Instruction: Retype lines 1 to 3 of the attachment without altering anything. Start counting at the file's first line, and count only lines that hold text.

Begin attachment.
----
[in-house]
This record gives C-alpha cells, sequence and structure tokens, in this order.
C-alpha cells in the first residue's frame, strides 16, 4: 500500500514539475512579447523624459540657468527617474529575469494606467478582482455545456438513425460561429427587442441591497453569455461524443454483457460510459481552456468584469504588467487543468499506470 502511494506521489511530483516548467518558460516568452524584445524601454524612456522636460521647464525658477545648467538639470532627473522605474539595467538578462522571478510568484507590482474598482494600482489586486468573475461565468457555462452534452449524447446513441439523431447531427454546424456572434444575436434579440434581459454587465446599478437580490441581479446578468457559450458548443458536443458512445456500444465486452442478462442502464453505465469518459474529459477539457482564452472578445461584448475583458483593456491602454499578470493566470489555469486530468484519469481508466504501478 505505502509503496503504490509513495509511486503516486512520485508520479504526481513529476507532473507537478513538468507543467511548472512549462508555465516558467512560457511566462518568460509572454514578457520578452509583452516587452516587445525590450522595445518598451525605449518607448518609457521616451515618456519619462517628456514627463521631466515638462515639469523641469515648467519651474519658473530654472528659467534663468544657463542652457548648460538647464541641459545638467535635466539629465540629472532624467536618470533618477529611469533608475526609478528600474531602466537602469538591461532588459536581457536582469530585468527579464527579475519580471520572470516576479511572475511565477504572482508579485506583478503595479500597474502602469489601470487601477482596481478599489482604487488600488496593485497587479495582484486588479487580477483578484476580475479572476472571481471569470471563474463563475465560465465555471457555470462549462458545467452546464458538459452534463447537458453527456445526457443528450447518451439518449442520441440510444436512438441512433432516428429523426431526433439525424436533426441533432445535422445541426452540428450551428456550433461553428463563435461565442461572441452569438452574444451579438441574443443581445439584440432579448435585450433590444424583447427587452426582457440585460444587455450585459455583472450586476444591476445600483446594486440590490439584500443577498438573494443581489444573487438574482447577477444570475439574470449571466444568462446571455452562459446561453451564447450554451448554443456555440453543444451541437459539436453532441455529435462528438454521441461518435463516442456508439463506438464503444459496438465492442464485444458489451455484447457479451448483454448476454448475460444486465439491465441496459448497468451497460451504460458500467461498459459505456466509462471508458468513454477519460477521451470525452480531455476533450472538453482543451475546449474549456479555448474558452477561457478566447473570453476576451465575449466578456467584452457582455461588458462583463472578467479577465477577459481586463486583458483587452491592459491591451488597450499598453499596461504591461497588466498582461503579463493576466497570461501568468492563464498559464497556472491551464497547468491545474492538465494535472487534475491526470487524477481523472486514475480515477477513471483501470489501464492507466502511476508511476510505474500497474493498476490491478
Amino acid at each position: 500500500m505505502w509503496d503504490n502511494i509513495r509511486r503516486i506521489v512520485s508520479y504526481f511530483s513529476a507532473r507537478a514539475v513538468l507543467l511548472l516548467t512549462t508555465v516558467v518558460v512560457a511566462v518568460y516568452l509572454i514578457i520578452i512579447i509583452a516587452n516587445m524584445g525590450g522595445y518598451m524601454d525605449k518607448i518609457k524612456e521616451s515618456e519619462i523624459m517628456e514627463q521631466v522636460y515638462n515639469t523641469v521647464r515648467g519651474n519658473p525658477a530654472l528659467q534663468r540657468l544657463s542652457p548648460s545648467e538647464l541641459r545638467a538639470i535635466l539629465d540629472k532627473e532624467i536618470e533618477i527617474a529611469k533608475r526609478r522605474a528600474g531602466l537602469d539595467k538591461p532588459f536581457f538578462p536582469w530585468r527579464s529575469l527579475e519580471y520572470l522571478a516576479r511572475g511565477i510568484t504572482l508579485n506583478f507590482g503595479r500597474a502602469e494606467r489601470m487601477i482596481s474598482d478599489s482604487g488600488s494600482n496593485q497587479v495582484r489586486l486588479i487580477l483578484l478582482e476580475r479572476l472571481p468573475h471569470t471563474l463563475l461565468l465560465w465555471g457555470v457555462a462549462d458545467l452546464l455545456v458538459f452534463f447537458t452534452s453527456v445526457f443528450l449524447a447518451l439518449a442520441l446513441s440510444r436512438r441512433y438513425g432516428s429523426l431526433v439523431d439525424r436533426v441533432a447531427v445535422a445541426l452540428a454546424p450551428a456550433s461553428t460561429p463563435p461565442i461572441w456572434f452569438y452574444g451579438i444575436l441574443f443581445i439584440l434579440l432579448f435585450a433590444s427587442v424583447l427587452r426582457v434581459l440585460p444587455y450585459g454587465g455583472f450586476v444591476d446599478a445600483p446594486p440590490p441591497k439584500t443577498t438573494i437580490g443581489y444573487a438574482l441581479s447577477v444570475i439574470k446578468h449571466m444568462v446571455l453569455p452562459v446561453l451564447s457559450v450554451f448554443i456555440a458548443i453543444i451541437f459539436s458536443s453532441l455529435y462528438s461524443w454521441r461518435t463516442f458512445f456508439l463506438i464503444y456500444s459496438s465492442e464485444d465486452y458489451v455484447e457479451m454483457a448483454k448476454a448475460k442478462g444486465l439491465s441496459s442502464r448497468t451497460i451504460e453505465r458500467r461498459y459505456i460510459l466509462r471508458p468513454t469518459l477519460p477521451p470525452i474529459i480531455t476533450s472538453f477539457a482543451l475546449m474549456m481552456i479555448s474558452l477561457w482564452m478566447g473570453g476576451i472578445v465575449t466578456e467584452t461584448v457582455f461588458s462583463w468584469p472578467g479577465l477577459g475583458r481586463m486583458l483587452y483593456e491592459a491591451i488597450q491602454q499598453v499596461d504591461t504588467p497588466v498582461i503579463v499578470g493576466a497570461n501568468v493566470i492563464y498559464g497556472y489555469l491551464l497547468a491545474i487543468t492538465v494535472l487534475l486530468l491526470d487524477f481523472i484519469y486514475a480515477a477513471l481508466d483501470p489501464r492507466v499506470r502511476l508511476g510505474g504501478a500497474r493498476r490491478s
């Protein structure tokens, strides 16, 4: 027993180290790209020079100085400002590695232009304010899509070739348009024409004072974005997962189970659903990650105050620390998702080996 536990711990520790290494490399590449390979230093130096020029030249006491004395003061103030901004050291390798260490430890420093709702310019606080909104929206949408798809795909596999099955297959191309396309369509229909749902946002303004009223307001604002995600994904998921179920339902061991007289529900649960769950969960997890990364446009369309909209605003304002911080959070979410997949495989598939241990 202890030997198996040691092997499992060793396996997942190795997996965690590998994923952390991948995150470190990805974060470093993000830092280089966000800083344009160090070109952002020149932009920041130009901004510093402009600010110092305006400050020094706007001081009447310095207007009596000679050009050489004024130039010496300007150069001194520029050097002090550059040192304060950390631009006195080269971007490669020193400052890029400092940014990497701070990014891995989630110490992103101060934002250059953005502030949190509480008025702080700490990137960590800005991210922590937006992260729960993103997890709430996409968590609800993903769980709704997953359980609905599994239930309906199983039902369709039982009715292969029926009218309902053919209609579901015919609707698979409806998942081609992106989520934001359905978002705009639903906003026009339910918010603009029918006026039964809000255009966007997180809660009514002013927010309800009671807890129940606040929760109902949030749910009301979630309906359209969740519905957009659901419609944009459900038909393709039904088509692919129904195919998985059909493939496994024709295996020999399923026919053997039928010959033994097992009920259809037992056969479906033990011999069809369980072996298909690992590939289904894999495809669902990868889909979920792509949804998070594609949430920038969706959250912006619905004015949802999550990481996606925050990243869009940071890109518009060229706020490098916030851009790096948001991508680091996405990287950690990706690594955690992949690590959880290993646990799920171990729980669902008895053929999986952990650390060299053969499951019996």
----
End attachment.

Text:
[in-house]
This record gives C-alpha cells, sequence and structure tokens, in this order.
C-alpha cells in the first residue's frame, strides 16, 4: 500500500514539475512579447523624459540657468527617474529575469494606467478582482455545456438513425460561429427587442441591497453569455461524443454483457460510459481552456468584469504588467487543468499506470 502511494506521489511530483516548467518558460516568452524584445524601454524612456522636460521647464525658477545648467538639470532627473522605474539595467538578462522571478510568484507590482474598482494600482489586486468573475461565468457555462452534452449524447446513441439523431447531427454546424456572434444575436434579440434581459454587465446599478437580490441581479446578468457559450458548443458536443458512445456500444465486452442478462442502464453505465469518459474529459477539457482564452472578445461584448475583458483593456491602454499578470493566470489555469486530468484519469481508466504501478 505505502509503496503504490509513495509511486503516486512520485508520479504526481513529476507532473507537478513538468507543467511548472512549462508555465516558467512560457511566462518568460509572454514578457520578452509583452516587452516587445525590450522595445518598451525605449518607448518609457521616451515618456519619462517628456514627463521631466515638462515639469523641469515648467519651474519658473530654472528659467534663468544657463542652457548648460538647464541641459545638467535635466539629465540629472532624467536618470533618477529611469533608475526609478528600474531602466537602469538591461532588459536581457536582469530585468527579464527579475519580471520572470516576479511572475511565477504572482508579485506583478503595479500597474502602469489601470487601477482596481478599489482604487488600488496593485497587479495582484486588479487580477483578484476580475479572476472571481471569470471563474463563475465560465465555471457555470462549462458545467452546464458538459452534463447537458453527456445526457443528450447518451439518449442520441440510444436512438441512433432516428429523426431526433439525424436533426441533432445535422445541426452540428450551428456550433461553428463563435461565442461572441452569438452574444451579438441574443443581445439584440432579448435585450433590444424583447427587452426582457440585460444587455450585459455583472450586476444591476445600483446594486440590490439584500443577498438573494443581489444573487438574482447577477444570475439574470449571466444568462446571455452562459446561453451564447450554451448554443456555440453543444451541437459539436453532441455529435462528438454521441461518435463516442456508439463506438464503444459496438465492442464485444458489451455484447457479451448483454448476454448475460444486465439491465441496459448497468451497460451504460458500467461498459459505456466509462471508458468513454477519460477521451470525452480531455476533450472538453482543451475546449474549456479555448474558452477561457478566447473570453476576451465575449466578456467584452457582455461588458462583463472578467479577465477577459481586463486583458483587452491592459491591451488597450499598453499596461504591461497588466498582461503579463493576466497570461501568468492563464498559464497556472491551464497547468491545474492538465494535472487534475491526470487524477481523472486514475480515477477513471483501470489501464492507466502511476508511476510505474500497474493498476490491478